Little As Living / Meghan Tutolo

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A native of the once-booming aluminum town of New Kensington, PA—just north of Pittsburgh—Meghan Tutolo spends her days juggling life and art. She writes and edits for the marketing department of an Italian foods company, teaches English Composition at a local college, and paints ferociously. When she isn’t doing any of the above, she can be found playing the ukulele in her kitchen, “thinking too much” or “asking too many questions.” Her poems have appeared in The Oklahoma Review, Arsenic Lobster, and Chiron Review—but also some obscure literary journals, local newspapers, paper placemats and old receipts.



Black & open [ like apocalypse ]
the night came for me, a sure
mouth, forecast in trumpets.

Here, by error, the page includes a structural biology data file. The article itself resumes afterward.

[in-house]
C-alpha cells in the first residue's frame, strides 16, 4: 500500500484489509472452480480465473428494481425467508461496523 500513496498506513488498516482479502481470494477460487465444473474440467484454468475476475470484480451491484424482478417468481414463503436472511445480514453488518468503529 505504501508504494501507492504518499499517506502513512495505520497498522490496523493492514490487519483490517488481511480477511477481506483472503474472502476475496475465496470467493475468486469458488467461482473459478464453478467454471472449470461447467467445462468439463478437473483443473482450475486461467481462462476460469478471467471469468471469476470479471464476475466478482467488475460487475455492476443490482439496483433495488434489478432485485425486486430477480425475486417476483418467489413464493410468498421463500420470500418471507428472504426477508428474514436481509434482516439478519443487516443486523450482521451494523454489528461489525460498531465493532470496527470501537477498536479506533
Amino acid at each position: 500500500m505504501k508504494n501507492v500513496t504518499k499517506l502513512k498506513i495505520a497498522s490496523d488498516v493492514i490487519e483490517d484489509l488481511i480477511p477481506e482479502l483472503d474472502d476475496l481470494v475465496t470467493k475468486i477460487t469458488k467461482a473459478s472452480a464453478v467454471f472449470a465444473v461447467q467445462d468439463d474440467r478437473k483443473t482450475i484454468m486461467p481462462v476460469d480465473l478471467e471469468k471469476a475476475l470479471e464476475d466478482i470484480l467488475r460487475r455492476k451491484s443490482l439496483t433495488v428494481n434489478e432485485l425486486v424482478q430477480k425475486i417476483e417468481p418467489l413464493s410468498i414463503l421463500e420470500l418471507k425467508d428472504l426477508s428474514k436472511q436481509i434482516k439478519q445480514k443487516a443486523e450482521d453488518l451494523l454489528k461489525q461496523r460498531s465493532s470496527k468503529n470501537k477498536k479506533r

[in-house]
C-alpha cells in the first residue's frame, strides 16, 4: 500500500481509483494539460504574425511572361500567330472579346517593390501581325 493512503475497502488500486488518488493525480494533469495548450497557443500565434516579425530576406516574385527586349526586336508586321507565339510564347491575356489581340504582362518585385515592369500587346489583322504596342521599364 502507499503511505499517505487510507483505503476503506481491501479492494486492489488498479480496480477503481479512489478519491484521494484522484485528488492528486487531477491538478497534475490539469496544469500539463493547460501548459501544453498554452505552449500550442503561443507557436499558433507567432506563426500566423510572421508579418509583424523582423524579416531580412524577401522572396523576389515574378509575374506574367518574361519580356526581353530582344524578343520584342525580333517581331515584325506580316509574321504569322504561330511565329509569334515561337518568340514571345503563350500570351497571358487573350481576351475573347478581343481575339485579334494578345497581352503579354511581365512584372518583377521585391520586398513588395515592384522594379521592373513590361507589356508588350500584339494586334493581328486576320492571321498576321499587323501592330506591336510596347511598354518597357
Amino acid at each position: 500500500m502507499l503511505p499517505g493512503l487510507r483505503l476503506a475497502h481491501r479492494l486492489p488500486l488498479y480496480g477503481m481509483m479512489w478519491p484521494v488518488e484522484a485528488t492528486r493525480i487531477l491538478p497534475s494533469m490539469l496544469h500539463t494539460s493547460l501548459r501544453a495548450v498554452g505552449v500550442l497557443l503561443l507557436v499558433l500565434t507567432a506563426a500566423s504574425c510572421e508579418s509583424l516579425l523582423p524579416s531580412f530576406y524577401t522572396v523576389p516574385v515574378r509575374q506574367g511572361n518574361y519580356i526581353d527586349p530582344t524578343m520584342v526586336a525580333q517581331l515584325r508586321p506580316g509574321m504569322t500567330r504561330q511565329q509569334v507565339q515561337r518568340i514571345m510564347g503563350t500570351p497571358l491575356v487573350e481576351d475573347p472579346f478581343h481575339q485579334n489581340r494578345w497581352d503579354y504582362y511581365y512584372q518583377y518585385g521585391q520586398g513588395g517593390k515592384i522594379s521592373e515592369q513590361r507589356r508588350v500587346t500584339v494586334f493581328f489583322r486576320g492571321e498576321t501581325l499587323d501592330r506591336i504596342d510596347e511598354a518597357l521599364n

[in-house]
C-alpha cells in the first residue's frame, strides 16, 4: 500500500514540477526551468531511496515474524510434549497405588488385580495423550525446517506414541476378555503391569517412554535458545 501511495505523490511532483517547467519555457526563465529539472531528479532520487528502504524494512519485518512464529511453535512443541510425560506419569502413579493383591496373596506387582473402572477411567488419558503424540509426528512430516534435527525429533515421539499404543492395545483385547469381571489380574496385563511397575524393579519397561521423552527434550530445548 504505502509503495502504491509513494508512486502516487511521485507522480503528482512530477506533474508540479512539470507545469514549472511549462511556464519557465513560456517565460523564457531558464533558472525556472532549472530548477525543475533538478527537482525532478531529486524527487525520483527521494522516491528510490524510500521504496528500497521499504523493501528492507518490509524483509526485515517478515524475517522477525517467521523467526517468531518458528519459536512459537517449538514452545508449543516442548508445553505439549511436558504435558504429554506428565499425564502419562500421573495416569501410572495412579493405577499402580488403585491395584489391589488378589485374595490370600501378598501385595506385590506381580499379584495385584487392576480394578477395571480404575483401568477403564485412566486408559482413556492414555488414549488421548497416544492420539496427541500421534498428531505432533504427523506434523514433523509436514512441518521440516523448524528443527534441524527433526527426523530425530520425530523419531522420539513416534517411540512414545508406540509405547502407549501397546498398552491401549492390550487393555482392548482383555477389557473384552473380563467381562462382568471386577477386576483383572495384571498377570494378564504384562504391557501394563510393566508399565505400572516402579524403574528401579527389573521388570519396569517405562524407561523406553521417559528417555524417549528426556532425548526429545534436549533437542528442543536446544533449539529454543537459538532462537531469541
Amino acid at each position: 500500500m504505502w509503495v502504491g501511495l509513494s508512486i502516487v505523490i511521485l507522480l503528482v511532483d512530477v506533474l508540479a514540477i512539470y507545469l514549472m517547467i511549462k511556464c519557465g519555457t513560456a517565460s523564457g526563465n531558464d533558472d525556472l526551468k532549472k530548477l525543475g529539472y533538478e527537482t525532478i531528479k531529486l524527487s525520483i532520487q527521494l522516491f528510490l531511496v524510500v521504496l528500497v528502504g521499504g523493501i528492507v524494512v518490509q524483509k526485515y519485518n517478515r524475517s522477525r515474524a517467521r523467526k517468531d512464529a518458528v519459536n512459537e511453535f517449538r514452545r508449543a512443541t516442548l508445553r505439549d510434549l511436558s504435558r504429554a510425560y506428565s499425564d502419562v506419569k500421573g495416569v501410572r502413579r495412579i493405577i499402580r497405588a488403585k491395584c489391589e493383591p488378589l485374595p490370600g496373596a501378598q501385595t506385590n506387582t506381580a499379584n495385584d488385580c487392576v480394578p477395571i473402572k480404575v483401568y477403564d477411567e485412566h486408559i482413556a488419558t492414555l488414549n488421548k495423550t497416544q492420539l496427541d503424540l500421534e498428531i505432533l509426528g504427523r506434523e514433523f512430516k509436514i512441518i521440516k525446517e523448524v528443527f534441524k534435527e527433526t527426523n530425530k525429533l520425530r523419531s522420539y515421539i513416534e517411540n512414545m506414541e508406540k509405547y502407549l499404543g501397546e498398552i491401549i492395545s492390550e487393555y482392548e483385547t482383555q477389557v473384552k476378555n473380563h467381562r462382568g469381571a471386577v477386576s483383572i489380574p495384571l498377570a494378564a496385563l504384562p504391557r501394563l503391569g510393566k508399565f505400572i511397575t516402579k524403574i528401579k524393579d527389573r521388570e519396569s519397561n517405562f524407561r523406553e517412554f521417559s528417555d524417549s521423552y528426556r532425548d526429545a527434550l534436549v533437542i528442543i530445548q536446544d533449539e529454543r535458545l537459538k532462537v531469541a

Golden-eyed Venus emerges
bags packed heavy & ready,
the moment her wet feet touched

First, I find her secrets—
the warm & familiar rise of her chest,
blood-orbit of center skin, a sonnet
written in swelled ink along
the dark mirror of her spine. I’m tracing
in-love, with one small finger.


She is history already,
a whisper leaning in through
my window, so I tread
the watery lengths of her light—
sleepless & walking the walls. I am
prism carved of her far-star mirage.
She can only be present.

In my crooked shadow, I pace
the myth of her body—
all god & alien. She irons me against
the broad ache of this room—
fragmented & filling up.


In her wake, we will align—
[ again, the trumpets ] reprise or repeat
what she keeps fevered with forever.

I don’t know how to hold her lightly,
sun-faced as any foreign fire
come before her—
I must bury or surrender.